SoftBank Funding May Spur Uber To Re-Think Tough Southeast Asian Market
SoftBank has also been a big investor in Uber's rivals across Asia, including Southeast Asia's Grab, China's DiDi Chuxing, and India's Ola, as it works to achieve founder Masayoshi Son's vision of a future driven by artificial intelligence and interconnected devices
SoftBank Group's multi-billion dollar investment in Uber Technologies Inc opens up the possibility of combining it with other ride-hailing assets the Japanese group owns in a consolidation of a rapidly growing business across Asia, industry sources say.
Uber Technologies Inc said on Nov. 12 that a planned deal with a consortium led by SoftBank and Dragoneer Investment Group was moving forward. The consortium plans to inject $1 billion to $1.25 billion into Uber, and buy up to 17 percent of existing shares in a secondary transaction.
SoftBank has also been a big investor in Uber's rivals across Asia, including Southeast Asia's Grab, China's DiDi Chuxing, and India's Ola, as it works to achieve founder Masayoshi Son's vision of a future driven by artificial intelligence and interconnected devices.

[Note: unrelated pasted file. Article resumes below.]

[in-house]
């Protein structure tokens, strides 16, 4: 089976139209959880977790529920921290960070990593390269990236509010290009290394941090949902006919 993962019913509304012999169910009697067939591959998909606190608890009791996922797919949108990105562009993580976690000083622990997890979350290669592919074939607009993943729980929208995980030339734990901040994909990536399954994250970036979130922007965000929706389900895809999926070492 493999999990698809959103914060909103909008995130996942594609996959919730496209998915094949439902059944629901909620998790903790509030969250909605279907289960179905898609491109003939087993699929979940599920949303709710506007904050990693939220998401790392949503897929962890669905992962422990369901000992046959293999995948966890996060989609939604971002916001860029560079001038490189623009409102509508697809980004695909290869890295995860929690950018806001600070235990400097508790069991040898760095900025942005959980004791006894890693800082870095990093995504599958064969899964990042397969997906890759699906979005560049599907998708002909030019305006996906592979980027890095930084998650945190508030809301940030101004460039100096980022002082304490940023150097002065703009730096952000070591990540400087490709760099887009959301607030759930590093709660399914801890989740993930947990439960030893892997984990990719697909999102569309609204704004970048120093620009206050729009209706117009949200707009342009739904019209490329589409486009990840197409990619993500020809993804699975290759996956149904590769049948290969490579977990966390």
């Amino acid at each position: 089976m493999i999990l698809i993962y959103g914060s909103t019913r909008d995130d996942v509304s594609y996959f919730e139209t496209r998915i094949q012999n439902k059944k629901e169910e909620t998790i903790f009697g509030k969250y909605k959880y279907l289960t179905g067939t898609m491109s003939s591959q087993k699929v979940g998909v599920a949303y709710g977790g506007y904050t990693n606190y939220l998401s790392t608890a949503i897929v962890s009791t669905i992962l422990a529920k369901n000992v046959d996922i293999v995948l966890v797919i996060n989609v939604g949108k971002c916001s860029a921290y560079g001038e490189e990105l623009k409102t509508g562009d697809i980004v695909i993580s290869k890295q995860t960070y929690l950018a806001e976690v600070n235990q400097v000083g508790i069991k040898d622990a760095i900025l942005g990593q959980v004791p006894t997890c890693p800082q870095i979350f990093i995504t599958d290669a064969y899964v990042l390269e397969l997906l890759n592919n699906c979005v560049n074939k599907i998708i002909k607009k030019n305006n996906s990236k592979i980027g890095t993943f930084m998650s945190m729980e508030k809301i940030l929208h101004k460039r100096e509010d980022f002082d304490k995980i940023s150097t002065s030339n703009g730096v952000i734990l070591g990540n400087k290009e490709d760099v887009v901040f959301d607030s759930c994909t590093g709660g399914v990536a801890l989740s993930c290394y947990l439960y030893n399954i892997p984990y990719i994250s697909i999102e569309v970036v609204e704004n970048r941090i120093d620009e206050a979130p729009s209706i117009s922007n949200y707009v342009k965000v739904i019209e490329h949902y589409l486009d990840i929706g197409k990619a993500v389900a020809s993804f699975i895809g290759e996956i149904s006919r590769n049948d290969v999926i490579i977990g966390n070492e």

At the same time, ride-hailing companies have been competing fiercely across Asia to attract both riders and drivers, with discounts and promotions that have driven down profit margins. "SoftBank will play a consolidating role," said a source close to Singapore-based Grab. "SoftBank as a board director in both companies (Uber and Grab) would fundamentally change the conversation."
The source declined to be named due to the sensitivity of the subject. SoftBank and Grab declined to comment for this story. At $68 billion, Uber is the most highly valued venture-backed company in the world. But the lofty valuation has come at the cost of a heavy hit to Uber's bottom line, which the firm has said was necessary to establish itself in new markets.
"Doing a deal and combining the two businesses in Southeast Asia makes a ton of sense," said the source close to Grab. "He (Uber's CEO) cuts his losses and gets a stake in the business that is from his perspective more than just ride-sharing," the source said, referring to Grab's foray into other markets for digital or cashless payments.
Any deal will likely be similar to the one Uber struck with DiDi last year, in which it took a stake in the Chinese company and pulled out its own business, the source said.
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